Giveaways – they’re back. With a vengeance.
I’m teaming up with Sony Music to give away some killer jazz classics, and to hook you up with some American wine.
Many of you know that I’m a music buff, and that I dabble in “Real Life Rock Band” by playing bass guitar for the Steve Liberace Band. Probably wouldn’t come as a surprise then that I enjoy pairing music with mood and food, almost as much as I do pairing wine with mood and food.
Now it’s time for YOU to talk about how you’d pair some awesome jazz with your favorite wines.
Here’s how this thing will go down:
- Peruse the embedded widget below, which contains selections from five killer jazz albums (I’m especially fond of the Brubeck, Miles, and Tito Puente selections myself).
- Think about what you’d consider an awesome wine pairing for one, several, or all of the cuts.
- Leave a comment on this here post, telling us what wine you’d pair with your selected track(s), and why you think it’s a killer pairing.
The widget has some sweet jazz cuts from the following albums: Tiempo Libre: Bach In Havana , Miles Davis: Sketches of Spain , Charles Mingus: Ah Um, Tito Puente: Dance Mania, & Dave Brubeck: Time Out.
If you can’t find something you like to pair with a good glass of vino out of that selection, then I’d say you have no hope of digging jazz. I should use this opportunity to point out that Mingus, as a bass player, kicked all kinds of a__.
On Monday, June 8th 2009, I will select a random winner from the comments, using a top secret procedure that involves my dog (no further details will be given – trust me, you don’t wanna know!). The lucky winner will get hooked up by Sony Music with copies of the 5 recordings featured in the widget, as well as a gift certificate from www.americanwinery.com so you can buy some wine to pair with your new tunes!…
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This will probably show just how large of a rock I’ve been living under, since I’m just coming onto this now and their domain has been registered since October of last year…
Anyway, the Wine & Spirit Education Trust (WSET) has (relatively) recently teamed up with Jancis Robinson, as well as a few regional promotional groups such as the German Wine Institute, to release a series of three-minute educational videos on wine. Each of the vids focuses on a particular winegrowing area or country within a region (e.g., Europe, the Americas, South Africa, ANZ…).
I’m a fan of the WSET (I hold their Intermediate and Advanced certifications), and while I feel that their fees are relatively expensive, I can personally attest to the high quality of their courses and the relevant wine experience that they provide. Those of you in the Philly area that are interested in WSET classes should check out PhillyWine.com – I personally know a few of their instructors (Mark Cochard, Charles Austermuhl, and Neal Ewing) and they’re nice and very knowledgeable guys.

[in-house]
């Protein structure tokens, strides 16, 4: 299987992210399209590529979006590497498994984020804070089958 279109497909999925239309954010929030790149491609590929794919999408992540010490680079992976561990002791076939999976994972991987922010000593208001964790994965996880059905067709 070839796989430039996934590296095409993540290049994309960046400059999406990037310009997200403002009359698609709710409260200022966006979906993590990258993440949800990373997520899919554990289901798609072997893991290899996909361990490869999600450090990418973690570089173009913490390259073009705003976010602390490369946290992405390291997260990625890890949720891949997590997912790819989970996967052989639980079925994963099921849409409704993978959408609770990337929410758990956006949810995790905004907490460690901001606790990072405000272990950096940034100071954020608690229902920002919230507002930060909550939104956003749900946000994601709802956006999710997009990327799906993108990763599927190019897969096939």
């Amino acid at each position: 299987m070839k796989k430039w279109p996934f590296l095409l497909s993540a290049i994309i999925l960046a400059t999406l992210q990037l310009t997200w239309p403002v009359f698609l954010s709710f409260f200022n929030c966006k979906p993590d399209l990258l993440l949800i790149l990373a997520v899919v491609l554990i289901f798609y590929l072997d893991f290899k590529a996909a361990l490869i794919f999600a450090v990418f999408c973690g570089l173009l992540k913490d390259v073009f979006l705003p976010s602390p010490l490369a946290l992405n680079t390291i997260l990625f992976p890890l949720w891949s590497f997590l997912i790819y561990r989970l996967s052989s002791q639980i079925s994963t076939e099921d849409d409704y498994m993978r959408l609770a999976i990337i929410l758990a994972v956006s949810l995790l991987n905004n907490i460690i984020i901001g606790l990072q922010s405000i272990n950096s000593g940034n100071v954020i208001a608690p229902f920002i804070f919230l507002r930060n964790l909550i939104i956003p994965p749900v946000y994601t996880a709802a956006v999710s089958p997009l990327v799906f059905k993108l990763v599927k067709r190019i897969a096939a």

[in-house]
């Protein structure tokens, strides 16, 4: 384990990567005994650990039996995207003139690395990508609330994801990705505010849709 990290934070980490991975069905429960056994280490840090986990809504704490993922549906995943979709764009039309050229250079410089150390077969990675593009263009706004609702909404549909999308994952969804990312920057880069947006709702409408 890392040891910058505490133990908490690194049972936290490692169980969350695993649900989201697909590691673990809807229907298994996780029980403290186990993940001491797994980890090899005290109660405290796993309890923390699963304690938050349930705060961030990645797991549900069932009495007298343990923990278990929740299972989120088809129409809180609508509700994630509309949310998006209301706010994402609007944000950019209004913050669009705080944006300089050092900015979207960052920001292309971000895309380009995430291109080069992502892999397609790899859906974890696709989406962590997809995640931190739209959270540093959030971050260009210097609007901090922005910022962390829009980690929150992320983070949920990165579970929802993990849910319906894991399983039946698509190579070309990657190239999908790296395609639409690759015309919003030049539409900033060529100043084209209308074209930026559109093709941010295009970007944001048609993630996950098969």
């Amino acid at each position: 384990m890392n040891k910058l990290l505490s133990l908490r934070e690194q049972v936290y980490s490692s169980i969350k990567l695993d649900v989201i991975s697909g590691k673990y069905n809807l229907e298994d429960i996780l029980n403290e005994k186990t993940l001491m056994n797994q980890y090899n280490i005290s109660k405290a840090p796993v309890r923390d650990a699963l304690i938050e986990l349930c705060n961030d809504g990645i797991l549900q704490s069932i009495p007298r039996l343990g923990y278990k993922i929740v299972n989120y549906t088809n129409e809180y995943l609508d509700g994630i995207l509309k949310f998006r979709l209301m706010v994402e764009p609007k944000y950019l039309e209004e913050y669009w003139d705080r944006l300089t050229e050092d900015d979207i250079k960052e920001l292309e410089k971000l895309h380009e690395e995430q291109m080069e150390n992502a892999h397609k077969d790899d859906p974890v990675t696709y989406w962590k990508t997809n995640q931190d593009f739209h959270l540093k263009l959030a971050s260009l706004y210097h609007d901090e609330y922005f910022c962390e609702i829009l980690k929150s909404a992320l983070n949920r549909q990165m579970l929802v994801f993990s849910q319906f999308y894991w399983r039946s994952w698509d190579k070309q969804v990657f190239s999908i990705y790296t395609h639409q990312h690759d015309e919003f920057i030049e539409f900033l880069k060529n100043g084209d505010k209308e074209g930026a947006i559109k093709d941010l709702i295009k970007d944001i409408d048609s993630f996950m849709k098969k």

Anyway, the WSET vids are aimed at beginners, so I’m not sure how much 1WinDude.com readers will get out of these, but they’re well done and at least worth giving a quick look:
High-end Mosel wine producers are (slowly) battling for the identity – and the future – of German Riesling.
“We don’t aim to produce perfection,” Annegret Reh-Gartner told me over lunch at Schloss Marienlay, a beautiful estate on the Ruwer in Germany’s famed Mosel region.
Annegret is the driving force behind Reichsgraf von Kesselstatt, a Mosel wine icon with roots dating back to 1349, and now one of only a handful of producers with vineyard holdings on the Mosel as well as its tributaries, the Saar and Ruwer. She is welcoming and open, the only things that hint at her family’s wealth (her father is probably one of the richest people in all of Germany, and their family holds several expensive vineyard areas in the region) are her keen sense of style and the impressive stone building housing our lunch table.
“We aim to produce personalities. You need soul.”
She states her views on Mosel wine matter-of-factly, with a surety that comes from clearly having considered the matter deeply. Despite being affable, warm, and small, she cuts an imposing figure when talking about the state of Mosel Riesling, even when seated. When she mentions the future of Mosel wine, her voice never raises but it does quicken.
“We can’t limit ourselves to super, well-balanced wines with residual sugar. We have to catch mice with bacon.” By mice, Annegret means the modern German wine consumer – Wine drinkers in Germany have rebelled against the explosion of cheap, bad, cloyingly sweet wines that plagued the reputation of German wines for decades. But instead of seeking out good, well-balanced wines from quality estates, those consumers have nearly abandoned sweet wines from Germany altogether, and are voting with their wallets in favor of bone-dry Rieslings…
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